Everything You Want Me to Be

Everything You Want Me to Be

A Novel

Book - 2017
Average Rating:
13
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Hattie Hoffman has spent her whole life playing many parts: the good student, the good daughter, the good girlfriend. When she's found brutally stabbed to death, the tragedy rips right through the fabric of her small-town community. Full of twists and turns, Everything You Want Me to Be reconstructs a year in the life of a dangerously mesmerizing young woman, during which a small town's darkest secrets come to the forefront, and she inches closer and closer to her death.--Page [2] of cover.
Publisher: New York :, Emily Bestler Books/Atria,, 2017
Edition: First Emily Bestler booksAtria Books hardcover edition
Copyright Date: ©2017
ISBN: 9781501123429
1501123424
Branch Call Number: FICTION Mejia 2017
Characteristics: 340 pages ; 24 cm

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AL_ANNAL Dec 14, 2017

A compelling psychological murder mystery. There is a nice comparison between the motivations of the main characters in this book and in "Macbeth."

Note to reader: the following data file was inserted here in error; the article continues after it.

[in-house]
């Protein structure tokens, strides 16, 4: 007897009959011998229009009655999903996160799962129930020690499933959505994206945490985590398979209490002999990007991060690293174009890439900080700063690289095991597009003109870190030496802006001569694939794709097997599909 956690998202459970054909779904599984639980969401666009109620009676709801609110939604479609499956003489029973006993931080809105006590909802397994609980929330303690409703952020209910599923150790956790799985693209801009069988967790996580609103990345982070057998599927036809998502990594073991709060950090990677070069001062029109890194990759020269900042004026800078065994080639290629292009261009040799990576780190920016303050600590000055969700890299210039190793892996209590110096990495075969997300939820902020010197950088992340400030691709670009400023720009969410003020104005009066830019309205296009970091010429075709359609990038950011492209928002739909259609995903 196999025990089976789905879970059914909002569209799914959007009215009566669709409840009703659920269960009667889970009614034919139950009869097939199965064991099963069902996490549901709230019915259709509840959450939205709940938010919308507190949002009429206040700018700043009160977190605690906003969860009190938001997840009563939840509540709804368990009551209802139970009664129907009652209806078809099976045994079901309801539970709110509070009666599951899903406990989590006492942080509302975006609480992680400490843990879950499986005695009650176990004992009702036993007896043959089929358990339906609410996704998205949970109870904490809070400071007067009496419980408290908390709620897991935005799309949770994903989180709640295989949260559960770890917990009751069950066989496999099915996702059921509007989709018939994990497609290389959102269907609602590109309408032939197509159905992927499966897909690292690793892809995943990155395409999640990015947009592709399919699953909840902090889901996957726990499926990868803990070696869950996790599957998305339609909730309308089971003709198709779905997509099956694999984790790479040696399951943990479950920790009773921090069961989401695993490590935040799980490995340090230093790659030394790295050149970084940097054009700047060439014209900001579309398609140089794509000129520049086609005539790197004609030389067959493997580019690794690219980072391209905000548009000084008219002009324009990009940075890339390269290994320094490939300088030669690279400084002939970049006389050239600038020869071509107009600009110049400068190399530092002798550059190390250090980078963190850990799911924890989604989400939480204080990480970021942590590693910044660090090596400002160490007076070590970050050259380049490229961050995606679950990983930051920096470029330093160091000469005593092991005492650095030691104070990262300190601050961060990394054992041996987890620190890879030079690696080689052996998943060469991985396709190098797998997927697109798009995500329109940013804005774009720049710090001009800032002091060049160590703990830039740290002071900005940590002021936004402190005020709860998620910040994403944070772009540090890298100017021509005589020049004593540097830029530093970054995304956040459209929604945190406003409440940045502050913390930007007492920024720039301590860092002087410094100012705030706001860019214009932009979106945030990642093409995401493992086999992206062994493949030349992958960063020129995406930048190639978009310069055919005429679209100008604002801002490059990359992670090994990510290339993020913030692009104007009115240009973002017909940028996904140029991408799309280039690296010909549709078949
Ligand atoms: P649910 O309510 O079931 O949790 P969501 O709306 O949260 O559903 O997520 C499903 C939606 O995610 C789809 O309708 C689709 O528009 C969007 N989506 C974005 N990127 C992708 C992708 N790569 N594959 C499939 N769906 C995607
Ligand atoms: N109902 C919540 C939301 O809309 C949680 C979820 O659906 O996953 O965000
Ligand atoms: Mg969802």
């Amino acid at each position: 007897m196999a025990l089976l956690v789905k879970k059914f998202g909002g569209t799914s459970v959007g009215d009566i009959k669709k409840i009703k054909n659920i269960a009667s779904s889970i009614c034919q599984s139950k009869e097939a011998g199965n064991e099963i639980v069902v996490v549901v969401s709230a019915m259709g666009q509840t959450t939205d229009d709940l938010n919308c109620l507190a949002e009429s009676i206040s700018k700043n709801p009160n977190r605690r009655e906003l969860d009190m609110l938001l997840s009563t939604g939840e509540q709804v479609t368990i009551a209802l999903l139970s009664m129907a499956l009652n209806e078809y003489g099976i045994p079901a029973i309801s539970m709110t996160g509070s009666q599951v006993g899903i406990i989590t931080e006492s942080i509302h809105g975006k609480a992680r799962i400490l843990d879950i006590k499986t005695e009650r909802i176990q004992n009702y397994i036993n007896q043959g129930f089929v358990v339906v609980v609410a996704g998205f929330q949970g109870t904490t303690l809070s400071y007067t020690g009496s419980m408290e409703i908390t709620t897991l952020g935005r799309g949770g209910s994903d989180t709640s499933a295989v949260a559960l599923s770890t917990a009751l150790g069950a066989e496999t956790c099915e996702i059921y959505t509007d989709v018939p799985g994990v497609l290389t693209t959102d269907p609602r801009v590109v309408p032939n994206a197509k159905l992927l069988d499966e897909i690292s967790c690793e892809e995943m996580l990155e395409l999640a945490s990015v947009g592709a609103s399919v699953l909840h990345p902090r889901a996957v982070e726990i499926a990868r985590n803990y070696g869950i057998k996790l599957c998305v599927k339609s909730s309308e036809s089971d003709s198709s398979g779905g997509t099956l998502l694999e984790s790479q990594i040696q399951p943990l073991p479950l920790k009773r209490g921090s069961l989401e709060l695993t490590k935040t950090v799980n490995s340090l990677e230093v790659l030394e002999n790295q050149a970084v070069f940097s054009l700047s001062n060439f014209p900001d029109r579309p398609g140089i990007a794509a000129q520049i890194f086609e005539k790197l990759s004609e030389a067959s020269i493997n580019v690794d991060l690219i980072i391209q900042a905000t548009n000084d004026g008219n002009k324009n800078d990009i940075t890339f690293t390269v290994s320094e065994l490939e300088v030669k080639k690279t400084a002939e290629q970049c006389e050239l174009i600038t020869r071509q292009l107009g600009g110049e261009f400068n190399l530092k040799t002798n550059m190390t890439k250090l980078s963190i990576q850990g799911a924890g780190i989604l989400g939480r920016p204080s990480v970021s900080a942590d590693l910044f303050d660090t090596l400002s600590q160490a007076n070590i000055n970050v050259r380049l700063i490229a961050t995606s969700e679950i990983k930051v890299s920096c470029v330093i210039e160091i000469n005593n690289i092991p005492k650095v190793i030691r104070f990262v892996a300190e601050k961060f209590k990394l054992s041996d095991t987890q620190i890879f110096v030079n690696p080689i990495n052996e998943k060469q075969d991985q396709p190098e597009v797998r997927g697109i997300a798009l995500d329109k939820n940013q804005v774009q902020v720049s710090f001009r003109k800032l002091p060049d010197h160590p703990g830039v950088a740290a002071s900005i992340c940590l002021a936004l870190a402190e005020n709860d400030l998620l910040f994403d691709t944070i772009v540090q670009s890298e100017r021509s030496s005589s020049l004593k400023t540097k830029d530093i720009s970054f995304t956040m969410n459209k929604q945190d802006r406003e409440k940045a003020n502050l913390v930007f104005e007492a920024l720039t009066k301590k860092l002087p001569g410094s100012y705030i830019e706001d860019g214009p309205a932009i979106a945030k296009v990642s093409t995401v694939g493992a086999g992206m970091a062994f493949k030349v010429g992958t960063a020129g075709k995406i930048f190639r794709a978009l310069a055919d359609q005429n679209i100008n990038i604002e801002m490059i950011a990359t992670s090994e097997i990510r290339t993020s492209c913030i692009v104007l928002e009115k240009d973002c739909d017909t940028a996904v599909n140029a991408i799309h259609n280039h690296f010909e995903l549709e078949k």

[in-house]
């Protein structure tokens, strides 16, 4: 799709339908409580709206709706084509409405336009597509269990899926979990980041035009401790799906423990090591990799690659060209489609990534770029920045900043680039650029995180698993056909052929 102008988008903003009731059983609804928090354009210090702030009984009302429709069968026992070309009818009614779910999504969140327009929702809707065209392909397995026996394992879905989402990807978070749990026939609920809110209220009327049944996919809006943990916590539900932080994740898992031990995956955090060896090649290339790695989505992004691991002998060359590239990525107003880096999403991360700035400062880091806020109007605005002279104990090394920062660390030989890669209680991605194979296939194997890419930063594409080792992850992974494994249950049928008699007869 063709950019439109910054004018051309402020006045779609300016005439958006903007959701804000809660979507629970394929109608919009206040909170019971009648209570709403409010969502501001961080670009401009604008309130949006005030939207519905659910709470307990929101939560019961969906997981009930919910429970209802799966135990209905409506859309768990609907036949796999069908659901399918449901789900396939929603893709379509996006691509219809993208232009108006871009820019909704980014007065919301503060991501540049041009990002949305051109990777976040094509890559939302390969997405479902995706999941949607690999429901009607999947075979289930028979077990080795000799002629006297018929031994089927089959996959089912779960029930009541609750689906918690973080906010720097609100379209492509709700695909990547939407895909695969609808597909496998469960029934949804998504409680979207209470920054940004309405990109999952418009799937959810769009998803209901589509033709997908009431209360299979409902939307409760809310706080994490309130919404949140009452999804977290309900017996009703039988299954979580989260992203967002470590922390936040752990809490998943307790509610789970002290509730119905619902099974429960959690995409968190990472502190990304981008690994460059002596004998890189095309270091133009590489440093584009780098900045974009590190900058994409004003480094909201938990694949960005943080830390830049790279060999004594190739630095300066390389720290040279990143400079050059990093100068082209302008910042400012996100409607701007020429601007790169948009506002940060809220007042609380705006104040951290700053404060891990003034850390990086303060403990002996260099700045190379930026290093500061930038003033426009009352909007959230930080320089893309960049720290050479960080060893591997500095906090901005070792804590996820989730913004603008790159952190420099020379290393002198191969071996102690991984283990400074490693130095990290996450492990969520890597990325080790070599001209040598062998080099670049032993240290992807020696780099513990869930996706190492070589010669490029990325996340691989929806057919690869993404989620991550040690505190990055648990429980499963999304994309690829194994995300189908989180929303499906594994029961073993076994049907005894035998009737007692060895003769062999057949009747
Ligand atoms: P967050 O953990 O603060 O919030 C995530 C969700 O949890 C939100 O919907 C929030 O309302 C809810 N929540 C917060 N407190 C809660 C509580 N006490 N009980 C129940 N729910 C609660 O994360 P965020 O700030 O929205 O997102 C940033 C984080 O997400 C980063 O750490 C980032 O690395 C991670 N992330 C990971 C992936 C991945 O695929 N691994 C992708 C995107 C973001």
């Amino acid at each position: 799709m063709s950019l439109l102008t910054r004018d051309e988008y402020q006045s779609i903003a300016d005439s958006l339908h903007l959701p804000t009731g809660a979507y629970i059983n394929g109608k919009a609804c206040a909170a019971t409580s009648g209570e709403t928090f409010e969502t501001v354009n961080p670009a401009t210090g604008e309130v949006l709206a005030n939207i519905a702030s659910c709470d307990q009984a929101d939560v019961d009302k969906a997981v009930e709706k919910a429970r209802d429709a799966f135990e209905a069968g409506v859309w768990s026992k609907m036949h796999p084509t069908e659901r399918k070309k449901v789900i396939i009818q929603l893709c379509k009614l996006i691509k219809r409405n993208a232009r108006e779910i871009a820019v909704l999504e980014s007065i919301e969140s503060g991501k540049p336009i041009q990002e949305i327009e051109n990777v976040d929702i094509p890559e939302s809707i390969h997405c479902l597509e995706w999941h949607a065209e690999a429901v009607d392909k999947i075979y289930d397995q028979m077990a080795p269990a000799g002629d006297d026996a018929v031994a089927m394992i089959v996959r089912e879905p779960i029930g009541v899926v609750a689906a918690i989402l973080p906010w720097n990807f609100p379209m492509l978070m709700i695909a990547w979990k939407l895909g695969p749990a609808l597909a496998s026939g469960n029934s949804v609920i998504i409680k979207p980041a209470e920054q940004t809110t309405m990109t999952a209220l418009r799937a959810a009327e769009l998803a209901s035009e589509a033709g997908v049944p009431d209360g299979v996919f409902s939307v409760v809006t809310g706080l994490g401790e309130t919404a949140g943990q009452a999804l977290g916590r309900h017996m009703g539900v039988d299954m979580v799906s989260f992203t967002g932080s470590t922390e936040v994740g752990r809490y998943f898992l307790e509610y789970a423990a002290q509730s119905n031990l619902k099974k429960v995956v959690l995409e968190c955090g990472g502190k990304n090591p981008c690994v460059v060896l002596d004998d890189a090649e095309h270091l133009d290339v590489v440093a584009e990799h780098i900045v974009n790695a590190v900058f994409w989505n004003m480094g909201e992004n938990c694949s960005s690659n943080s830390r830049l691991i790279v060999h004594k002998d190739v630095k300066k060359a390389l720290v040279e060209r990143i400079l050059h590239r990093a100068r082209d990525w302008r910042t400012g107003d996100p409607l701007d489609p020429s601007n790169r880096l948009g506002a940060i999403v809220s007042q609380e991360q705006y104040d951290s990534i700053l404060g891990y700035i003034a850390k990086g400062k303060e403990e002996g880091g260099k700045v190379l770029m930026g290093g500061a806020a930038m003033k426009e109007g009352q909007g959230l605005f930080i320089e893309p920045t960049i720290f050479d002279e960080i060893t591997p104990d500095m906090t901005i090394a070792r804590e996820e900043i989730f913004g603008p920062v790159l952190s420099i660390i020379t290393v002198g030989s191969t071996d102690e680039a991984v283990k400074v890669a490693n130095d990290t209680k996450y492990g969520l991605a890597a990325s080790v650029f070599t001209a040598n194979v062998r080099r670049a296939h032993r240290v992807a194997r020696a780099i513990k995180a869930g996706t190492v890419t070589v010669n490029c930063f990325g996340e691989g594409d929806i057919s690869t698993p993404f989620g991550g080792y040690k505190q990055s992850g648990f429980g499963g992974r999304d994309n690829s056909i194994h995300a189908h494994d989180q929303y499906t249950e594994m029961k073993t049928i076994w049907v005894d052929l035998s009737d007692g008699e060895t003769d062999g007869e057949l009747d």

l
laneyg85
Aug 31, 2017

This book had me hooked from the first page and I could not put it down! It was so well written, so many wonderful details of a small country town that I could easily imagine in my head, and the characters were coming right off the pages they were so real. It also had some great twists and turns and a few things that I did not see coming. Overall, it was a fantastic read that i will be recommending to others.

n
Newmommy09
Aug 16, 2017

I really enjoyed the author's writing style. The characters were engaging and interesting. About 3/4 of the way in the book, though, I was ready to be done with the story. I will keep on the lookout for Ms. Mejia's next book.